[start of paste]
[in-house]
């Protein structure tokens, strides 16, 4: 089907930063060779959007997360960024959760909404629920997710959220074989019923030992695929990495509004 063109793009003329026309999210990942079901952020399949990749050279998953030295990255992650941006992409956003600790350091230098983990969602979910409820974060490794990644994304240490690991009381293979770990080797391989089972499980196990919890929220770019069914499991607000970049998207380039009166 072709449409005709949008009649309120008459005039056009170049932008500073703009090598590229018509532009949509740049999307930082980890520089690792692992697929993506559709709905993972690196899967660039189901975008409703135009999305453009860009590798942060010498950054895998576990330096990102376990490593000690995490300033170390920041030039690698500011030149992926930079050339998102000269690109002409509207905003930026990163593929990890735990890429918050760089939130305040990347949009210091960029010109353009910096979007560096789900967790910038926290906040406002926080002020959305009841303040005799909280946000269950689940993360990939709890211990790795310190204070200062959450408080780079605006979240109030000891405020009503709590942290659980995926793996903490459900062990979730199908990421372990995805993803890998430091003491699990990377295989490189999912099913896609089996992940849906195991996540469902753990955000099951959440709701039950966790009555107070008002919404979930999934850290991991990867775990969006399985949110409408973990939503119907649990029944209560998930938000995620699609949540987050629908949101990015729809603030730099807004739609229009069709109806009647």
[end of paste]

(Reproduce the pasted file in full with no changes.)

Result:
[in-house]
């Protein structure tokens, strides 16, 4: 089907930063060779959007997360960024959760909404629920997710959220074989019923030992695929990495509004 063109793009003329026309999210990942079901952020399949990749050279998953030295990255992650941006992409956003600790350091230098983990969602979910409820974060490794990644994304240490690991009381293979770990080797391989089972499980196990919890929220770019069914499991607000970049998207380039009166 072709449409005709949008009649309120008459005039056009170049932008500073703009090598590229018509532009949509740049999307930082980890520089690792692992697929993506559709709905993972690196899967660039189901975008409703135009999305453009860009590798942060010498950054895998576990330096990102376990490593000690995490300033170390920041030039690698500011030149992926930079050339998102000269690109002409509207905003930026990163593929990890735990890429918050760089939130305040990347949009210091960029010109353009910096979007560096789900967790910038926290906040406002926080002020959305009841303040005799909280946000269950689940993360990939709890211990790795310190204070200062959450408080780079605006979240109030000891405020009503709590942290659980995926793996903490459900062990979730199908990421372990995805993803890998430091003491699990990377295989490189999912099913896609089996992940849906195991996540469902753990955000099951959440709701039950966790009555107070008002919404979930999934850290991991990867775990969006399985949110409408973990939503119907649990029944209560998930938000995620699609949540987050629908949101990015729809603030730099807004739609229009069709109806009647």